FMCSA yet to receive evidence of “price gouging” by freight brokers

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Published by iTrucker at 28 May

FMCSA yet to receive evidence of “price gouging” by freight brokers

Story by: John Gallagher, Washington Correspondent at FreightWaves.com

 

Despite widespread complaints by small business truckers that they are being price gouged by freight brokers colluding against them, the industry’s top regulator has yet to see formal evidence backing their case.

“It’s a hot topic now – there were protesters here in D.C., and the President has spoken on some of these issues,” Federal Motor Carrier Safety Administration (FMCSA) Acting Administrator Jim Mullen told attendees of a webinar hosted by the Intermodal Association of North America, or IANA, on May 28. However, he said, “the vast number of complaints we have about the freight brokerage space and the rates right now aren’t relative” to the federal broker transparency laws covered by 49 CFR 371.3, he said.

“In fact, we don’t have a specific complaint that a broker failed to abide by 371.3, in a situation in which the motor carrier hadn’t waived, contractually, the ability to get that financial data that the regulation encompasses.” But Mullen added: “We don’t expect this to go away anytime soon, and we take our regulatory obligations very seriously.”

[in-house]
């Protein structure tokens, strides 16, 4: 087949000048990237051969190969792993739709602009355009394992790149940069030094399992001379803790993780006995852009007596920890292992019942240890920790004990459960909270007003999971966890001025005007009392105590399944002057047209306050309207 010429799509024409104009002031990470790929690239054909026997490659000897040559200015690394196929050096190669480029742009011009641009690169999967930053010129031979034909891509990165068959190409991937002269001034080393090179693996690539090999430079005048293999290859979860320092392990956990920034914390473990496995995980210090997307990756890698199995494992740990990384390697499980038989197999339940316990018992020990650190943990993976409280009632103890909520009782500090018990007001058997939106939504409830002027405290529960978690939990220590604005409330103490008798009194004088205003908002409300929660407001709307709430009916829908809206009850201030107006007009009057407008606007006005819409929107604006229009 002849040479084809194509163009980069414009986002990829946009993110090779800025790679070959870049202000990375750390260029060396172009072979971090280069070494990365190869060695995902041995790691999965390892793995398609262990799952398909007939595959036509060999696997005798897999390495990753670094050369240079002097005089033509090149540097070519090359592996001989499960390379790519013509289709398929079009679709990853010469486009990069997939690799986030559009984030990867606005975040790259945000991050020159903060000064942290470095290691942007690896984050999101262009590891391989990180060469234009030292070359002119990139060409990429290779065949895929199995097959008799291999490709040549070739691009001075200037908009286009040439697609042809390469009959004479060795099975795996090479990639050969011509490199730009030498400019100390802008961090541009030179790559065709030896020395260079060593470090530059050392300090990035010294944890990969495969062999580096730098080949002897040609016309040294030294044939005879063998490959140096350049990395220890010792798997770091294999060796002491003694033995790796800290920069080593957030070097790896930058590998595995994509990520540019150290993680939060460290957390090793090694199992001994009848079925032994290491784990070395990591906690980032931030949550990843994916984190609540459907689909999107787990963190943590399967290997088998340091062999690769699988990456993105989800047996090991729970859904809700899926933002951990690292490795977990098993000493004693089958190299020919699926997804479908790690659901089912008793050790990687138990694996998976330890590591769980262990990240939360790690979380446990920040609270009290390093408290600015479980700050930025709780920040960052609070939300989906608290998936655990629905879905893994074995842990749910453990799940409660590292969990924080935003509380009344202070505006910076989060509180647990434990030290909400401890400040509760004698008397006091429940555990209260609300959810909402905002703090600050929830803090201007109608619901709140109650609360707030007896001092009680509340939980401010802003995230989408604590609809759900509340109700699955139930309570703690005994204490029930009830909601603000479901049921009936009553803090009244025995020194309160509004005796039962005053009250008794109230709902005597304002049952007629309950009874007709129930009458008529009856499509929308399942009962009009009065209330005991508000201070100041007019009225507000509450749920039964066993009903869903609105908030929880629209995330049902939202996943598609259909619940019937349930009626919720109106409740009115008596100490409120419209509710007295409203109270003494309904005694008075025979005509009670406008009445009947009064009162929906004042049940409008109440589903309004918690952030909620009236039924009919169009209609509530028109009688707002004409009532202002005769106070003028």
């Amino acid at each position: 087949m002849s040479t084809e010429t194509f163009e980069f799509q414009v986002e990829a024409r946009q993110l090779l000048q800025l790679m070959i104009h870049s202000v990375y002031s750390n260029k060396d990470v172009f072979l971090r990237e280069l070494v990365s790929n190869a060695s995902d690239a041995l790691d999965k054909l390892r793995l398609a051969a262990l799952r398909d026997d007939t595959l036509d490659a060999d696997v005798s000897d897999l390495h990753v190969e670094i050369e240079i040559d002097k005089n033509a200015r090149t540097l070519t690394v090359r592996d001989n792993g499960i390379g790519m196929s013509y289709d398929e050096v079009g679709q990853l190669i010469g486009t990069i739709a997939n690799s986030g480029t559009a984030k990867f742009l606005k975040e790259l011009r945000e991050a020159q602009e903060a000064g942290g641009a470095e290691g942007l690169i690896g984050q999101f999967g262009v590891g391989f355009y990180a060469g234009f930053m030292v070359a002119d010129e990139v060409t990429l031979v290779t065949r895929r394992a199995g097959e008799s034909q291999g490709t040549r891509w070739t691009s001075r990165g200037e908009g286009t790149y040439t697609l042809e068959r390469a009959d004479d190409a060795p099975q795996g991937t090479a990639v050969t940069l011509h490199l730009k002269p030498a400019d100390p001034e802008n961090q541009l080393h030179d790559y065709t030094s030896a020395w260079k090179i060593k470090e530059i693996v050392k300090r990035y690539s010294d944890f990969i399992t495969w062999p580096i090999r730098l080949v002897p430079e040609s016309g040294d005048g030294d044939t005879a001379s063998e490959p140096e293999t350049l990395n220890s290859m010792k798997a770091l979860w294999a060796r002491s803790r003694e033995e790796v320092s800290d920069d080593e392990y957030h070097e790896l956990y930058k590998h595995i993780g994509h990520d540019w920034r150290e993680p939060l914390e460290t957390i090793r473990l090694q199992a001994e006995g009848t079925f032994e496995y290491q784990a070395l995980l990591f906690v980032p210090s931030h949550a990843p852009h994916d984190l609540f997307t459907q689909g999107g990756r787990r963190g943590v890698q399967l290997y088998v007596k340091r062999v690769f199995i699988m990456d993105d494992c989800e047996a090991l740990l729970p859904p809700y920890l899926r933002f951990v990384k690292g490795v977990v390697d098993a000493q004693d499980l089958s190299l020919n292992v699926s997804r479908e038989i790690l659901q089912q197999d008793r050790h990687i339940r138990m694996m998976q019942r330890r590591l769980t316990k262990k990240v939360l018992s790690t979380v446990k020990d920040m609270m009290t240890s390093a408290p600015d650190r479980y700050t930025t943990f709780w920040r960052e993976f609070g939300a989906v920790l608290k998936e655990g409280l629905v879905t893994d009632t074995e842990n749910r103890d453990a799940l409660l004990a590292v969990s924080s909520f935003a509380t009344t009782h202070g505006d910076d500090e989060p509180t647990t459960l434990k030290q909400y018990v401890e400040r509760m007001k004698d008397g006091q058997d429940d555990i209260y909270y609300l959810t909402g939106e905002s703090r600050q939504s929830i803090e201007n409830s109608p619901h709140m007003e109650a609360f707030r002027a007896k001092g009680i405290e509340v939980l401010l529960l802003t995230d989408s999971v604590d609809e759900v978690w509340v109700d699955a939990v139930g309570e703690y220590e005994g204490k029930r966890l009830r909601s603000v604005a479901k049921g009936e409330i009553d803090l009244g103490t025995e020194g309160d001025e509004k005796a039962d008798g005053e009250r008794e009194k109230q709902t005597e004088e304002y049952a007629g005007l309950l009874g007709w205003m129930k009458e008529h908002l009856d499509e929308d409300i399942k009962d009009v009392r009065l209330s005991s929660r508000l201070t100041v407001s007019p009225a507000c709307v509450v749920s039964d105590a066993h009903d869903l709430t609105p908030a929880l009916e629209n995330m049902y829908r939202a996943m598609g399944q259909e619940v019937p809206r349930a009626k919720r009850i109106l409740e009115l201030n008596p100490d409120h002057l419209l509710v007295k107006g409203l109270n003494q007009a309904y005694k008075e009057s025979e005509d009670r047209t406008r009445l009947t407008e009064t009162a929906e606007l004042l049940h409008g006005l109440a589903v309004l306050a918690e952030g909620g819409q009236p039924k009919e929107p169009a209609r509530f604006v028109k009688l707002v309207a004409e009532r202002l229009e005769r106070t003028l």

After weeks of demonstrations in Washington, drivers accusing brokers of cheating and price-gouging, the Owner-Operator Independent Drivers Association (OOIDA) petitioned the FMCSA to enforce federal broker transparency laws, as well as prohibit brokers from issuing contracts that require carriers to waive their rights to access freight transaction records.

“Brokers have been deliberately skirting federal transparency regulations for decades,” OOIDA President and CEO Todd Spencer asserted. “We certainly don’t think exempting yourself from federal regulations is legal, but this is precisely what is happening. It has to stop.”

Mullen said during the IANA discussion that the FMCSA is considering OOIDA’s petition. “Step one of that deliberation is, do we even have the statutory authority? Expect, perhaps, a notice and comment.”

Mullen noted also that when 371.3 was initially written into law there were different freight transaction processes in place. “Motor carriers paid brokers directly, versus the shipper paying the brokers,” he said. “So there’s perhaps some difference of opinion as to what the net effect of what that regulation was intended to be. I’ll save that debate for a different time.”

Read the full story and more HERE

 

Source of original story and credits: freightwaves 

 

iTrucker  / Mario Pawlowski / itrucker.com

 

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